Training Co-ordinator Ed Shrager is responsible for the training of 1600 staff and 5000 volunteers for the Alzheimer’s Society, a charity which is on the front line in the fight against dementia. Dementia affects almost 700,000 people in the UK, and the Society has 260 national, regional and branch centres providing education and support around England, Wales and Northern Ireland.
The Society started to implement eLearning in 2005 and selected Lectora from Trivantis as its main authoring tool. Ed explains that “As well as our internal staff and our volunteers, we have a network of 30 trainers which educates care workers, outreach workers, care homes and beyond. Reaching such a complex and diverse audience is difficult. We knew that doing this electronically would not only be easier but help to reduce costs.”
“We chose Lectora and since then we haven’t been interested in any other product, as Lectora provides us with all we need.”
The first phase would focus on external education, so finding a tool which was not only cost-effective but easy to use was important “We chose Lectora and since then we haven’t been interested in any other product, as Lectora provides us with all we need.”
Lectora was initially used to create “Introduction to the Society” material for new staff and volunteers. It incorporates quizzes, audio clips and video clips and has saved significant time for trainers, who formerly had to spend time in each branch with each new group of volunteers.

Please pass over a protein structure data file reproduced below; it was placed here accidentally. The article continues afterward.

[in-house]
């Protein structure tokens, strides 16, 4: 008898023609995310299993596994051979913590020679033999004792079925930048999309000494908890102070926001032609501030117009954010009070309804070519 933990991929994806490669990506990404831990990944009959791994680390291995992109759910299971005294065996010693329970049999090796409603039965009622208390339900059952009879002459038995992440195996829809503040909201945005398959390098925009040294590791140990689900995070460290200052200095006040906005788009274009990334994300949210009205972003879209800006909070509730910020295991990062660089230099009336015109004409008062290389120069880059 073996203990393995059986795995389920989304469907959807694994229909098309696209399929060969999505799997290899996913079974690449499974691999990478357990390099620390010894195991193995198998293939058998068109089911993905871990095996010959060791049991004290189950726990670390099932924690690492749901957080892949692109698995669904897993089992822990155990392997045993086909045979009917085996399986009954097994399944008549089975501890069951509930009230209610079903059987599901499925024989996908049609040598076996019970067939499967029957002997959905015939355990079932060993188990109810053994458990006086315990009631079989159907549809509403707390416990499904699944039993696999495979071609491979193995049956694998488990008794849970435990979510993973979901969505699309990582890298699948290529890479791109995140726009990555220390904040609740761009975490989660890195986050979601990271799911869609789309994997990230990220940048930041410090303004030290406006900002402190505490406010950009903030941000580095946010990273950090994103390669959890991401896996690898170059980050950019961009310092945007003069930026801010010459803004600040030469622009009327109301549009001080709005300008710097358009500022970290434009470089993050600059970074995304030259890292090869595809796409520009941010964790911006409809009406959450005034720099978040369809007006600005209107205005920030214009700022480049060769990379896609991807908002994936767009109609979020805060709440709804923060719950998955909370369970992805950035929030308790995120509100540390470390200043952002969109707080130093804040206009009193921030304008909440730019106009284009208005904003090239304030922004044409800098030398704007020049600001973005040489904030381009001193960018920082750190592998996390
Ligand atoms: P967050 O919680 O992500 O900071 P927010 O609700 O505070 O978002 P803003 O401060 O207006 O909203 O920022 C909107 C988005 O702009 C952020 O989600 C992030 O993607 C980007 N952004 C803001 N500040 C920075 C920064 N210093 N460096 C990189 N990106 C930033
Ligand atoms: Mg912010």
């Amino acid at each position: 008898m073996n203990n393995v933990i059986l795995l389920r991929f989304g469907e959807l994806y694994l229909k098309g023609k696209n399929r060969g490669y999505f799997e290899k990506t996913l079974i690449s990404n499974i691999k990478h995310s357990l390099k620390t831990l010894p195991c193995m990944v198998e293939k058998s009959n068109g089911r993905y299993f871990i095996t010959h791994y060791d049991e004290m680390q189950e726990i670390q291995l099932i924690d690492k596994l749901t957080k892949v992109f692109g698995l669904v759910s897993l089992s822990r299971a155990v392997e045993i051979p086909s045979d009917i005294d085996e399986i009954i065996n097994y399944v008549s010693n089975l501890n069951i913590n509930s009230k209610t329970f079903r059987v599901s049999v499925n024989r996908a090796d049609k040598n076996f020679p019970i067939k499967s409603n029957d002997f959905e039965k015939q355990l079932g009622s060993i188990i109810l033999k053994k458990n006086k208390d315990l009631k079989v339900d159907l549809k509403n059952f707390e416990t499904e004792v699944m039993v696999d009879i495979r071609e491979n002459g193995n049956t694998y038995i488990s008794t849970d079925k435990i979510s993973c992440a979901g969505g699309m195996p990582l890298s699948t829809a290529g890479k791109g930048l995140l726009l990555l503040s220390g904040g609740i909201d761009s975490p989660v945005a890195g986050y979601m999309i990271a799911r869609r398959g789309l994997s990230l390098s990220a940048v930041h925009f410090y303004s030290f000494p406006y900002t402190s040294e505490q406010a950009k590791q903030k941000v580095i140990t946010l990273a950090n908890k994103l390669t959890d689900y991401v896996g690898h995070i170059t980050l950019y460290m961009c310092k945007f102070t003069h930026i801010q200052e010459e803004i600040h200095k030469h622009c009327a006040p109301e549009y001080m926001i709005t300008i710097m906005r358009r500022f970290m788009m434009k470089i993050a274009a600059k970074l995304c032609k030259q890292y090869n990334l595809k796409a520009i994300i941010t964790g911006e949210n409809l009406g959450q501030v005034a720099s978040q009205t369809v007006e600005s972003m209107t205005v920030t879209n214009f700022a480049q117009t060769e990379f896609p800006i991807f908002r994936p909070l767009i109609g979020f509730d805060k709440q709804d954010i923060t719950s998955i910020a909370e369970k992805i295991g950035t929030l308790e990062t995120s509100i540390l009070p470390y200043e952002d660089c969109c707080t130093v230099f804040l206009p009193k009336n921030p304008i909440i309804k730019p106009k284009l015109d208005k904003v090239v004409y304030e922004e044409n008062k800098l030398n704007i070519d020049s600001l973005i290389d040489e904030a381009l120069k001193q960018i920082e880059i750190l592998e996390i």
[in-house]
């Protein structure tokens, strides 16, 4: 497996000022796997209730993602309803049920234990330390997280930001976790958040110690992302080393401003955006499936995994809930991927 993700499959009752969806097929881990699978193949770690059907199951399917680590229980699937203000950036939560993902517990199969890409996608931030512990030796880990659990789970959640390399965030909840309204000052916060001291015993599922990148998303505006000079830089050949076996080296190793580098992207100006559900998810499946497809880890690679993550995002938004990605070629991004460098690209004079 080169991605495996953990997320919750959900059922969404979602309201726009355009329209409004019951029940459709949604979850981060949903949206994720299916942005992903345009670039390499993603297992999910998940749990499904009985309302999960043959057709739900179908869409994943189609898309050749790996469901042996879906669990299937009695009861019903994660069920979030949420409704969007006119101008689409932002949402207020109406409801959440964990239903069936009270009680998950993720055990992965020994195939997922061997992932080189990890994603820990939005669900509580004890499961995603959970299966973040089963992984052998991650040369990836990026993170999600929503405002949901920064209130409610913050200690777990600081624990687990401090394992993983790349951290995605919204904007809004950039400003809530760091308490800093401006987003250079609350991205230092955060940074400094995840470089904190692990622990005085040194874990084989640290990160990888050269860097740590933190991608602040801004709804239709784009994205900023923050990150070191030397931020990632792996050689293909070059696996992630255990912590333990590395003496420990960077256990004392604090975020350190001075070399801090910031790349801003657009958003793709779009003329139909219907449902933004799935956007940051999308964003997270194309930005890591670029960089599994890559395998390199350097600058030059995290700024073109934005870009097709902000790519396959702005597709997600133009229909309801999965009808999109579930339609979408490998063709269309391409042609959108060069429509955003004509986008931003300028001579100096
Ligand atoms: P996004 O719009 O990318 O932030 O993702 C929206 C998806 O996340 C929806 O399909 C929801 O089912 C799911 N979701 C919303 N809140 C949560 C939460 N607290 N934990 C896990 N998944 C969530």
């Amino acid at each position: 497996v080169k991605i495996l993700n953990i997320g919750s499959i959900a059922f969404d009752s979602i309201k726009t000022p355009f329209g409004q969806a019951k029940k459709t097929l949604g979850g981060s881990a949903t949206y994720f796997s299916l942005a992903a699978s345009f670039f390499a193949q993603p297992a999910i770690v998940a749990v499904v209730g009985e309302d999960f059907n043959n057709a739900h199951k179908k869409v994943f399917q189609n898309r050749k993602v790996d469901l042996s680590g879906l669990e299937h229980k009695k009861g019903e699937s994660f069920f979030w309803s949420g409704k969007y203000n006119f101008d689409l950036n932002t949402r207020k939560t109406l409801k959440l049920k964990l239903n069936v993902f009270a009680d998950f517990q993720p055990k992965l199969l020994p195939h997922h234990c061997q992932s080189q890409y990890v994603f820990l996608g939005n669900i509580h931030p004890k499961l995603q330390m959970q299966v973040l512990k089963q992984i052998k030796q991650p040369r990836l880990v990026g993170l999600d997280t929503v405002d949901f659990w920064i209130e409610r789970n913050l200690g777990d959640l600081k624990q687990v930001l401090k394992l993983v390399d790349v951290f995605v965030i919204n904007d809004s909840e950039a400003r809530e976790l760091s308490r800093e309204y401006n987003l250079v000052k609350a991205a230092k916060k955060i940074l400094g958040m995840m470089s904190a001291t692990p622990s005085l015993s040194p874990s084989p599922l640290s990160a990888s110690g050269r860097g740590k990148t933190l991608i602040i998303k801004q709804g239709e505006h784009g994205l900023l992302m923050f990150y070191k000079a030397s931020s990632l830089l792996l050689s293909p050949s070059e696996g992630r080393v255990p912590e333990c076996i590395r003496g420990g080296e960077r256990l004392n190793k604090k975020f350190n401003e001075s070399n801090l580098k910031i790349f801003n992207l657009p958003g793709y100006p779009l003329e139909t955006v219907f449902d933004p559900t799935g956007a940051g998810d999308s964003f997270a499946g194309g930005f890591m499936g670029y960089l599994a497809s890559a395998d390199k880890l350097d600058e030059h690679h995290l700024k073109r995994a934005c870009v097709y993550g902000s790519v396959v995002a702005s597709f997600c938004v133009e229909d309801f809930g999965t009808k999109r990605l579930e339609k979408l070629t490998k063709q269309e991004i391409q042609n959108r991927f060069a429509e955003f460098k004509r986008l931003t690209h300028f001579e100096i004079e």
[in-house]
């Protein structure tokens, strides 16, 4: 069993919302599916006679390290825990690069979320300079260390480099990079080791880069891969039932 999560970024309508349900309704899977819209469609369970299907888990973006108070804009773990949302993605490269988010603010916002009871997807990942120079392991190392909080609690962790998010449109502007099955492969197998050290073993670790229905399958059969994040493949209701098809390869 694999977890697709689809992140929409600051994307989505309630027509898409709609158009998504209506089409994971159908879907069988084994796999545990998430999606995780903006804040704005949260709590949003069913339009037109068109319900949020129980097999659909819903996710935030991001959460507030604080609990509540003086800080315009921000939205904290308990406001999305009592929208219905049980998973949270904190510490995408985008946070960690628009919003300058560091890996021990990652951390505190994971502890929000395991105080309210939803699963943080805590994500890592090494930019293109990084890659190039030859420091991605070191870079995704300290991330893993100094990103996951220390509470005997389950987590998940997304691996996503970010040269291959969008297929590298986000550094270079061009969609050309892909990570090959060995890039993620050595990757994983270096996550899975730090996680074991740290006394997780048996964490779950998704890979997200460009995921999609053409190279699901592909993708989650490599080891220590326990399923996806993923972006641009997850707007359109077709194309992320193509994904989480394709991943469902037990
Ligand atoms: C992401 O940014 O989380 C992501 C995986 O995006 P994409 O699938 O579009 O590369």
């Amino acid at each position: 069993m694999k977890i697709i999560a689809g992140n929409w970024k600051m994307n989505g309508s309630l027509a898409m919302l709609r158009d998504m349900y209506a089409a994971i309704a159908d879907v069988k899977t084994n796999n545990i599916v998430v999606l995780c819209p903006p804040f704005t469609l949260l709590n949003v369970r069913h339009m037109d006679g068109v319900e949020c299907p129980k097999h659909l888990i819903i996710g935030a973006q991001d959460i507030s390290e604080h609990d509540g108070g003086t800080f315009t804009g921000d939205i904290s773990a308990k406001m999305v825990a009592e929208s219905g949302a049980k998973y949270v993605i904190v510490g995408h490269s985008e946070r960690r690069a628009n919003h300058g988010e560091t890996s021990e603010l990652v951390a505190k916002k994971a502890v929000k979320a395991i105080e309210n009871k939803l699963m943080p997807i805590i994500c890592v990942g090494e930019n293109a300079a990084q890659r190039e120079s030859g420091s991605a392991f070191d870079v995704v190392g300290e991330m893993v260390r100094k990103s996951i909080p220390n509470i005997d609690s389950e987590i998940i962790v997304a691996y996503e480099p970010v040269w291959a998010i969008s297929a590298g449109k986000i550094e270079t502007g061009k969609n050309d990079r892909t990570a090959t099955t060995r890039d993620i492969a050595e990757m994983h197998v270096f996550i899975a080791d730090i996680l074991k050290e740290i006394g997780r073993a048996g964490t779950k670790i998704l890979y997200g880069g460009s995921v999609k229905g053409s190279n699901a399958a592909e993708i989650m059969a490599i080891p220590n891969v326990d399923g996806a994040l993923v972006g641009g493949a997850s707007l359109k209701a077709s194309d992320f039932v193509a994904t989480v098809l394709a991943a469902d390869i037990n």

The focus is now moving towards internal education. The team has delivered 1600 days of training in the past 8 months alone – normally using lots of paper including handouts and leaflets. This meant a lot of photocopies and postage, even though many would remain unread or be thrown away by delegates. Using Lectora, Ed has created new CD-ROM-based delegate packs. “We are also able to complement the basic feedback sheet with a proper assessment based on 20 multiple-choice questions that actually test how much learners have taken in, which is not only more environmentally friendly but much more valuable to us.”
“It has added another dimension to our training. Not only has it helped us save time and costs, but it helps us reach everyone and be more environmentally friendly.”
Ed is pleased with Lectora’s ability to create user-friendly training material. “You can take learners on a journey by using simple tools like buttons to help make the path through the course really obvious. One of our trainers who isn’t very computer-confident called me just to say how delighted she was with it.”
Looking towards the future, the Society sees opportunities to use Lectora to enhance the income it earns from selling specialist courses. It has already transferred its existing “Yesterday, Tomorrow, Today” programme into electronic format. Care homes use this to train and NVQ-certify staff in dementia care, and ordinarily would require a trainer to administer a paper examination. Now, learners will be able to take exams online or at a nearby branch office.
Ed believes that the benefits have been considerable. “I think people learn more,” he says. “It has added another dimension to our training. Not only has it helped us save time and costs, but it helps us reach everyone and be more environmentally friendly. By next year every person in every branch should have access to the Internet, then we will be able to do even more.”